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Vomeronasal Receptors in Vertebrates and the Evolution of Pheromone Detection

Vomeronasal Receptors in Vertebrates and the Evolution of Pheromone Detection Pheromones were identified as chemical signals used for intraspecific communication in insects (e.g., sexual attraction) in the 1950s. However, only almost 40 years later the vomeronasal receptors type-1 (V1R) and type-2 (V2R) were identified, usually associated with the presence of a vomeronasal organ (VNO). VRs are widespread in amphibians, reptiles, and mammals, but birds lost the VNO. Similarly, fishes lack VRs and a VNO but can still detect pheromones, instead using the olfactory receptors related to class A and class C G protein–coupled receptors. Here, we review recent evidence on VR repertoire contraction/expansion in vertebrates. We assess the association between VNO development and VR repertoire size. Phylogenetic relationships and selective pressures illuminate the dynamic evolutionary history of the VRs in vertebrates. http://www.deepdyve.com/assets/images/DeepDyve-Logo-lg.png Annual Review of Animal Biosciences Annual Reviews

Vomeronasal Receptors in Vertebrates and the Evolution of Pheromone Detection

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Publisher
Annual Reviews
Copyright
Copyright © 2017 by Annual Reviews. All rights reserved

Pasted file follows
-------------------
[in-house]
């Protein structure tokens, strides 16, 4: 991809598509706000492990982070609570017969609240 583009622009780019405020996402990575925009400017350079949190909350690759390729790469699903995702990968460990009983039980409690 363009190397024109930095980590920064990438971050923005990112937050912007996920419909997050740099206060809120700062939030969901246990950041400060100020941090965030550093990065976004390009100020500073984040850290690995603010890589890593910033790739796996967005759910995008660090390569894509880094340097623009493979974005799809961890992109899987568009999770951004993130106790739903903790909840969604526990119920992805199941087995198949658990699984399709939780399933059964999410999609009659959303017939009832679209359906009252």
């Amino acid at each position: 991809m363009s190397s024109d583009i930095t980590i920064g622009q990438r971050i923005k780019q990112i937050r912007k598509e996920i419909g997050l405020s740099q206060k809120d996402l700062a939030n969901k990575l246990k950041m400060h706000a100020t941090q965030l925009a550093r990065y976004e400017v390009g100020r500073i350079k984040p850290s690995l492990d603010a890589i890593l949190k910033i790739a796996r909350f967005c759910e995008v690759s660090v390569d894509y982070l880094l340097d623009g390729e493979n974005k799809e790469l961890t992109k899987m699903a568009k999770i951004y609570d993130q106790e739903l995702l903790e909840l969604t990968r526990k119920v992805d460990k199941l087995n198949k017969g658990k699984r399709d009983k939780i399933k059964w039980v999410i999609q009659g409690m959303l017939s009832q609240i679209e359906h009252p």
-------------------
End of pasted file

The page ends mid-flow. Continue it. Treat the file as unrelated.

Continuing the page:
ISSN
2165-8102
eISSN
2165-8110
DOI
10.1146/annurev-animal-022516-022801
pmid
27912243
Publisher site
See Article on Publisher Site

Abstract

Pheromones were identified as chemical signals used for intraspecific communication in insects (e.g., sexual attraction) in the 1950s. However, only almost 40 years later the vomeronasal receptors type-1 (V1R) and type-2 (V2R) were identified, usually associated with the presence of a vomeronasal organ (VNO). VRs are widespread in amphibians, reptiles, and mammals, but birds lost the VNO. Similarly, fishes lack VRs and a VNO but can still detect pheromones, instead using the olfactory receptors related to class A and class C G protein–coupled receptors. Here, we review recent evidence on VR repertoire contraction/expansion in vertebrates. We assess the association between VNO development and VR repertoire size. Phylogenetic relationships and selective pressures illuminate the dynamic evolutionary history of the VRs in vertebrates.

Journal

Annual Review of Animal BiosciencesAnnual Reviews

Published: Feb 8, 2017

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